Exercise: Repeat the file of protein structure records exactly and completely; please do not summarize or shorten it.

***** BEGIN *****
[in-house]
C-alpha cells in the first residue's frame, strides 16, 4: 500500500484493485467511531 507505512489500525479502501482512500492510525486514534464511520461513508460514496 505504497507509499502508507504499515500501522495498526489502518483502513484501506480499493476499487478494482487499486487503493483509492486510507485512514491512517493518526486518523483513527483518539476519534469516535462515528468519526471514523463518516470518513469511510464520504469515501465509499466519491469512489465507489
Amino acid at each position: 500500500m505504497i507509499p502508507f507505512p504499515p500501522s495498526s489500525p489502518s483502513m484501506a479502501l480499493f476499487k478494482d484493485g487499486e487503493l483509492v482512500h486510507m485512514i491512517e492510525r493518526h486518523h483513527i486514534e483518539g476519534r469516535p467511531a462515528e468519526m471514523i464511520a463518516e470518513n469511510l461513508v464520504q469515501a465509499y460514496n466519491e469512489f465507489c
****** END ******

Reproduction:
[in-house]
C-alpha cells in the first residue's frame, strides 16, 4: 500500500484493485467511531 507505512489500525479502501482512500492510525486514534464511520461513508460514496 505504497507509499502508507504499515500501522495498526489502518483502513484501506480499493476499487478494482487499486487503493483509492486510507485512514491512517493518526486518523483513527483518539476519534469516535462515528468519526471514523463518516470518513469511510464520504469515501465509499466519491469512489465507489
Amino acid at each position: 500500500m505504497i507509499p502508507f507505512p504499515p500501522s495498526s489500525p489502518s483502513m484501506a479502501l480499493f476499487k478494482d484493485g487499486e487503493l483509492v482512500h486510507m485512514i491512517e492510525r493518526h486518523h483513527i486514534e483518539g476519534r469516535p467511531a462515528e468519526m471514523i464511520a463518516e470518513n469511510l461513508v464520504q469515501a465509499y460514496n466519491e469512489f465507489c